Now that you have determined what you dog knows, you have created a training plan for the things he didn’t know, and you can start to use those things to give your dog information when he needs it.
Find one area where you are telling your dog “No.” First, “No” does not give your dog any information on what TO DO. Pick one of those behaviors that your dog knows really well and ask them to do that instead!
How did it go?
“It went well!”
Congratulations, you are now a dog trainer. Contact me if you would like a job!
“It wasn’t perfect but I can see how this could work.”
That’s great! That means you chose the correct behavior for your dog. We just need some more practice to teach the alternate behavior. Stick with it and be consistent! Great job!
“That was a disaster, what are you talking about!”
HAHA this is what I expected! If your dog has been practicing a behavior for awhile, then it is going to take some time to re-learn the new expectation. Start small, just like when they learned the behavior in the first place.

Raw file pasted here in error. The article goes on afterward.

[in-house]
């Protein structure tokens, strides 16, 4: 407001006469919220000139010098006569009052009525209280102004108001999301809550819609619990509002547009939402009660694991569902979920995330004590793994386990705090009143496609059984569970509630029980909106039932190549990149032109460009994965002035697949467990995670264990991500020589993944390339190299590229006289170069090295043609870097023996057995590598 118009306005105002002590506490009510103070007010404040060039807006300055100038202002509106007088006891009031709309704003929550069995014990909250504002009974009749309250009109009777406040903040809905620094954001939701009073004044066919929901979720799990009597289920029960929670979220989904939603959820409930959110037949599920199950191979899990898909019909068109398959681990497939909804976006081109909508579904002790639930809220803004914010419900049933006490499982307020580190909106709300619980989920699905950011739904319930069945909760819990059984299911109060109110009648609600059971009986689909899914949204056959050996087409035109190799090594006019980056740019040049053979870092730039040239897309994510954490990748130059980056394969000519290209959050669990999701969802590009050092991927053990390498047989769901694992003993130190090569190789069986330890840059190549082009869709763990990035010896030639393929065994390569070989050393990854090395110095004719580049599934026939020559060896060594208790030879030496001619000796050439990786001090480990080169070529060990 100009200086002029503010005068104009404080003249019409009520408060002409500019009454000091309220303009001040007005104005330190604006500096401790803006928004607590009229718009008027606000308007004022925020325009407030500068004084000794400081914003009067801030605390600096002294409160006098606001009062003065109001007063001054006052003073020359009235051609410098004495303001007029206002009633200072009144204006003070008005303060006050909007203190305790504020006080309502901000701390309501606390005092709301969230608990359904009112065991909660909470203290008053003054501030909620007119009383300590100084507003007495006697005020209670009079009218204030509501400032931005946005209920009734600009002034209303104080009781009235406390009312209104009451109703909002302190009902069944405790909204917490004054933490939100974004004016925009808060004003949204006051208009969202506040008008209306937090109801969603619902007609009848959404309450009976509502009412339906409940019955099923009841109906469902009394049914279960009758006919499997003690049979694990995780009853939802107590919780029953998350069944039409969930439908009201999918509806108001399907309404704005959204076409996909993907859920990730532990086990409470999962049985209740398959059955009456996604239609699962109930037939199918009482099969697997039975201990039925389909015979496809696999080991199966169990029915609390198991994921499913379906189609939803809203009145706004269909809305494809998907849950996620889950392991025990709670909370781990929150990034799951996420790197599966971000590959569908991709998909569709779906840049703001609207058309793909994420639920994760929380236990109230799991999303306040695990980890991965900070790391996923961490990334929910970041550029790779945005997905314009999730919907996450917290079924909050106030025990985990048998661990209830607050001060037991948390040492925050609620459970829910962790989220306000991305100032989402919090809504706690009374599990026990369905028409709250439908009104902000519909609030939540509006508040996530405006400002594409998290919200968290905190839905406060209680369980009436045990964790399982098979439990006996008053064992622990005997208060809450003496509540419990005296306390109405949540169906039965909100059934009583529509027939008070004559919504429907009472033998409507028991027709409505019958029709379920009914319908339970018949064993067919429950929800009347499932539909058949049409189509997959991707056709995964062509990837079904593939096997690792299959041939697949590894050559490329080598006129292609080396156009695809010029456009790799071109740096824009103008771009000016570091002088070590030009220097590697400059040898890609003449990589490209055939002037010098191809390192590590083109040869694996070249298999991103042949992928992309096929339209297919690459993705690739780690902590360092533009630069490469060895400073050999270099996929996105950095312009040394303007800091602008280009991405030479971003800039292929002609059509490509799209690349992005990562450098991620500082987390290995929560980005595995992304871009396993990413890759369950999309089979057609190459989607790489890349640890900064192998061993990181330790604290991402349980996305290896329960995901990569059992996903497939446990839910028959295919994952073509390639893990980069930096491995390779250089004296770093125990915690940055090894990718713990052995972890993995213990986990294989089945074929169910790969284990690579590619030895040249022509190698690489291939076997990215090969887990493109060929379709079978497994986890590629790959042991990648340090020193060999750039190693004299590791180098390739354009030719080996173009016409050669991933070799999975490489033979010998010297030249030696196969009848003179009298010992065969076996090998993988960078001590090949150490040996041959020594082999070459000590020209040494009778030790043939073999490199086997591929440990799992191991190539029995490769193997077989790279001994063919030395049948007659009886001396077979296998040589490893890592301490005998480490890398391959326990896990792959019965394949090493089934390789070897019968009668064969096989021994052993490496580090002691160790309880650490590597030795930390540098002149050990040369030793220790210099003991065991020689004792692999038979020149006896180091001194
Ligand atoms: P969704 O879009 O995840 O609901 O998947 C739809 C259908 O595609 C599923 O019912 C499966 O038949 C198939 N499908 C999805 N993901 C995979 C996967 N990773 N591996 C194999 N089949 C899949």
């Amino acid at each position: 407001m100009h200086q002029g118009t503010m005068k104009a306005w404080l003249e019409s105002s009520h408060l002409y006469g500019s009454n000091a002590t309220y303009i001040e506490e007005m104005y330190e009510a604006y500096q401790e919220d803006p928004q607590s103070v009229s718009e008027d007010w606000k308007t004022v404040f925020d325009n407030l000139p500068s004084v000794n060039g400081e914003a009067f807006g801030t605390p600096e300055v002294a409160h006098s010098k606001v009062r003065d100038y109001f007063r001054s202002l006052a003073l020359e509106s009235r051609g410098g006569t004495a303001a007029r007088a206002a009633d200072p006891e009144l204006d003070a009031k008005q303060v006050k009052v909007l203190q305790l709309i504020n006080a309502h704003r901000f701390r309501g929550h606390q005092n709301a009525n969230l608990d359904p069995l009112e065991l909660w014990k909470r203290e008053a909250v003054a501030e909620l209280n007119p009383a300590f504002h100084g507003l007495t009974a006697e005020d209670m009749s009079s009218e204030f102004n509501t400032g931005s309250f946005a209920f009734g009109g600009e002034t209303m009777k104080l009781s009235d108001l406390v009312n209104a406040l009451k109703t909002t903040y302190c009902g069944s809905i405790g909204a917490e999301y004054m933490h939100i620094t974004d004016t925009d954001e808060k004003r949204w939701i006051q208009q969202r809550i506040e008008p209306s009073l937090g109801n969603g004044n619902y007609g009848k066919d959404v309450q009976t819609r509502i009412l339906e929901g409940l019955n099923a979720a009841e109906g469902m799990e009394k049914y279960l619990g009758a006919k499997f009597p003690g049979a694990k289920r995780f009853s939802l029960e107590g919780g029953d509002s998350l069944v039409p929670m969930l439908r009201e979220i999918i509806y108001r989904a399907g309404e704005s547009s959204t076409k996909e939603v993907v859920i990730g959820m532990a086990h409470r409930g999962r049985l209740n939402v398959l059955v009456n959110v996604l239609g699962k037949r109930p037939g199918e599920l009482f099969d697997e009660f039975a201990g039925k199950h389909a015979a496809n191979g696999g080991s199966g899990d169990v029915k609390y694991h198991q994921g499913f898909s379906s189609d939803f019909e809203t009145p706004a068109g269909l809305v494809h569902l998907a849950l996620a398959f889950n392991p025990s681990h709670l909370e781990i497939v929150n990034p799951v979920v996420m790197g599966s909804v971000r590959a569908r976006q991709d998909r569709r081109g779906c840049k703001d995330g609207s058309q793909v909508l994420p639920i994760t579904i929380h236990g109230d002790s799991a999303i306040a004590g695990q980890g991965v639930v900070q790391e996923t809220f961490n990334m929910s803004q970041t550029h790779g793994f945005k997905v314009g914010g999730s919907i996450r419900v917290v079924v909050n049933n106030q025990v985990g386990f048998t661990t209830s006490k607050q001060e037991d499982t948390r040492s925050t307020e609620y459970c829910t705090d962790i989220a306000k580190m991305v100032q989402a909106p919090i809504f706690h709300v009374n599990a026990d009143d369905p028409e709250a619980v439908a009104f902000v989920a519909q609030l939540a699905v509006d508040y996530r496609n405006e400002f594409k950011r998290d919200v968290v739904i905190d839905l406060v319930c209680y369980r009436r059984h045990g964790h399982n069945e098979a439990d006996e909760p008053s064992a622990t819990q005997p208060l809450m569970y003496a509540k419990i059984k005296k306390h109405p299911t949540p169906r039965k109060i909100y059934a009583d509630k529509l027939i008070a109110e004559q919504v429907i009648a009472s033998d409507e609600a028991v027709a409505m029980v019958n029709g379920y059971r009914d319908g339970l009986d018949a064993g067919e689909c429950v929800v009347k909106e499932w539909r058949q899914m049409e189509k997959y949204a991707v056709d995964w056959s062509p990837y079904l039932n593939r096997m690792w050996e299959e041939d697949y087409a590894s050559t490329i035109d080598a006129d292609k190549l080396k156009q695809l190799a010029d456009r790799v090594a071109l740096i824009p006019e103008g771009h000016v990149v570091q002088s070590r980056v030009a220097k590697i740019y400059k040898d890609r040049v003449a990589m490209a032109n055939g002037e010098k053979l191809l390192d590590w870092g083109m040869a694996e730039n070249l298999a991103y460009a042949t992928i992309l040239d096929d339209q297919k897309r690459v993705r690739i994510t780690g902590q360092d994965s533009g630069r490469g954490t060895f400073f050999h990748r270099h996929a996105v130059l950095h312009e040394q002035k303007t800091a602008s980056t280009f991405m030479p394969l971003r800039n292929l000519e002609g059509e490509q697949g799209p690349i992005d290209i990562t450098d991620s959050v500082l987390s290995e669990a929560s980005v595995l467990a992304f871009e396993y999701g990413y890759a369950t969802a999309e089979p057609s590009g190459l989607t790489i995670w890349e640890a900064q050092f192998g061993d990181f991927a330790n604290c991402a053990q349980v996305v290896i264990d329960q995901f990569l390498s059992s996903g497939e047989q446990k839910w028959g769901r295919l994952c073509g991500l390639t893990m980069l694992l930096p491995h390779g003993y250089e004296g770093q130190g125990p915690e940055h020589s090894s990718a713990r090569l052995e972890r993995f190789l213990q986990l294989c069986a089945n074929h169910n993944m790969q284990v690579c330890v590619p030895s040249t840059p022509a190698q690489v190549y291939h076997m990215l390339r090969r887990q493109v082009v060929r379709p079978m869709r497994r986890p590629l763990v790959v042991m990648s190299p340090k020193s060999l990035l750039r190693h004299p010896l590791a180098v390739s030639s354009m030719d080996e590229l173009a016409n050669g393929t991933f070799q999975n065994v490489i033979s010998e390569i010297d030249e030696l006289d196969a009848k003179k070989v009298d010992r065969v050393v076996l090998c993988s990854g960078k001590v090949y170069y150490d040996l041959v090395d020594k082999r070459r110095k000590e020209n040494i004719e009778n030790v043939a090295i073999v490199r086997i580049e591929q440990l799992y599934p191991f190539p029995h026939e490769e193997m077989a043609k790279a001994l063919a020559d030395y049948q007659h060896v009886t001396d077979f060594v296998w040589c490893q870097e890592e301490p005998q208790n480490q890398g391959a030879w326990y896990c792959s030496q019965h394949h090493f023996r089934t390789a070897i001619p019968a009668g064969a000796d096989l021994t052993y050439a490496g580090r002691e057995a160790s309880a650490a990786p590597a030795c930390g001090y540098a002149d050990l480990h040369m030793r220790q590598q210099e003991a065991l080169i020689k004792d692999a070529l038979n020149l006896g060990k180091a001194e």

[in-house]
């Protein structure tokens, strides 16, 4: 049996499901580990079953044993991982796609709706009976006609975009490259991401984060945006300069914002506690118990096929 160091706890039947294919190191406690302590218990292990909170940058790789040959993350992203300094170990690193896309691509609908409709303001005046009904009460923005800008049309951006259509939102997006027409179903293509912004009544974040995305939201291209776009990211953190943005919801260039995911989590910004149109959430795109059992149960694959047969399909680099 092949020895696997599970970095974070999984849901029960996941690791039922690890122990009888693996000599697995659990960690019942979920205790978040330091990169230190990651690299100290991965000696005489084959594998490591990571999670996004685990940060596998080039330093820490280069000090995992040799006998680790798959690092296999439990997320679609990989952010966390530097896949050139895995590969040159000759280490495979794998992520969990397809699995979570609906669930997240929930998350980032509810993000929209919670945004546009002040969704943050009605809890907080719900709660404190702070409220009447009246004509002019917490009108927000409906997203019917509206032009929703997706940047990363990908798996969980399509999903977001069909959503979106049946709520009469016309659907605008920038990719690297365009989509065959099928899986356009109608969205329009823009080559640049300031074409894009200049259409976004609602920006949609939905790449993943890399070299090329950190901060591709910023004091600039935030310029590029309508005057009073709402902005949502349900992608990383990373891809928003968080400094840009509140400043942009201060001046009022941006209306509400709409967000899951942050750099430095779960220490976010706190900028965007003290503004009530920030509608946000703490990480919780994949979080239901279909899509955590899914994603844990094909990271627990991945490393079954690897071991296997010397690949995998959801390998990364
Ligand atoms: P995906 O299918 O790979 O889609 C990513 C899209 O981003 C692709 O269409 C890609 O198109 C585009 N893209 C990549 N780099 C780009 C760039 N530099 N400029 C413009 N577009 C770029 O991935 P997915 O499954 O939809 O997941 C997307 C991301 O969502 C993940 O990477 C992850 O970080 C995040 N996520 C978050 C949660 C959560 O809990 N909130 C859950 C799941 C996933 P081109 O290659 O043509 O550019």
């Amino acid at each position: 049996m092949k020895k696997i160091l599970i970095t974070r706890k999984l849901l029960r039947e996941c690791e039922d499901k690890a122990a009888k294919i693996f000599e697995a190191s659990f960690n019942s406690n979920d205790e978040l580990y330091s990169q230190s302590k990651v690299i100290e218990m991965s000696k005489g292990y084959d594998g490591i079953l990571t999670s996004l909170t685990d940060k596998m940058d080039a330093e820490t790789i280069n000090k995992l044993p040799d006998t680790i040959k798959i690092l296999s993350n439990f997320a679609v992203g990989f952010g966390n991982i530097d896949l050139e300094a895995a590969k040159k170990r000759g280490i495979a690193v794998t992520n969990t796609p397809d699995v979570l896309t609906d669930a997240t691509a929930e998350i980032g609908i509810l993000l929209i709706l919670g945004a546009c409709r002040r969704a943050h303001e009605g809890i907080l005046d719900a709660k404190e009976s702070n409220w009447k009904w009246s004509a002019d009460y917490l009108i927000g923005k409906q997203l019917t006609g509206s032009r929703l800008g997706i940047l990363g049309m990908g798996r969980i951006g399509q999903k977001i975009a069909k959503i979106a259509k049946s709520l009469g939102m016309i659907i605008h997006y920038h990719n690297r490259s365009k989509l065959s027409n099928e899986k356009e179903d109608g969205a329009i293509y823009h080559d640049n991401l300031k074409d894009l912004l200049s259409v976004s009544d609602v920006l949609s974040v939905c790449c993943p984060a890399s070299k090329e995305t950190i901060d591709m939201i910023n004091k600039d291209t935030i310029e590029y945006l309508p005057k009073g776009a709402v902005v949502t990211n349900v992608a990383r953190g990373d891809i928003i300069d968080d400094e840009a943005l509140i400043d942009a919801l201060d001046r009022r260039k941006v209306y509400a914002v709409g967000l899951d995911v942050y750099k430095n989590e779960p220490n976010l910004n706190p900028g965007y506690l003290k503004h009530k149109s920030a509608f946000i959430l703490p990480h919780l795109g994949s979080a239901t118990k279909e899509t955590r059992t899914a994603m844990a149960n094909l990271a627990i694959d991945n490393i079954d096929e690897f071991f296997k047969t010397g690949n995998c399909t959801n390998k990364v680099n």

Let’s take begging for food as your chosen “No” behavior. Most people tell their dog “No” as they are sitting down to dinner with the family. From your dog’s perspective, he is getting no attention and no delicious food. Of course he is going to stare at you while creating a puddle of drool on the carpet.
What behavior could you ask your dog to instead? My dogs go to their mats and lay down. I made sure that was a very well known behavior before asking while I am eating dinner. The first few times I asked, I had the mat very close by so I could get my dog and put them back on the mat if they wandered off. After a few minutes of that, they went into their crate if they were not staying on the mat. Over time they left their mat less and less, and eventually I forgot about them while I was enjoying dinner with my family.
Moral of the story
Make a decision and stick with it! Most dogs, like children, benefit from rules and structure. If they know what is expected of them, they will default to those rules and behaviors more and more often.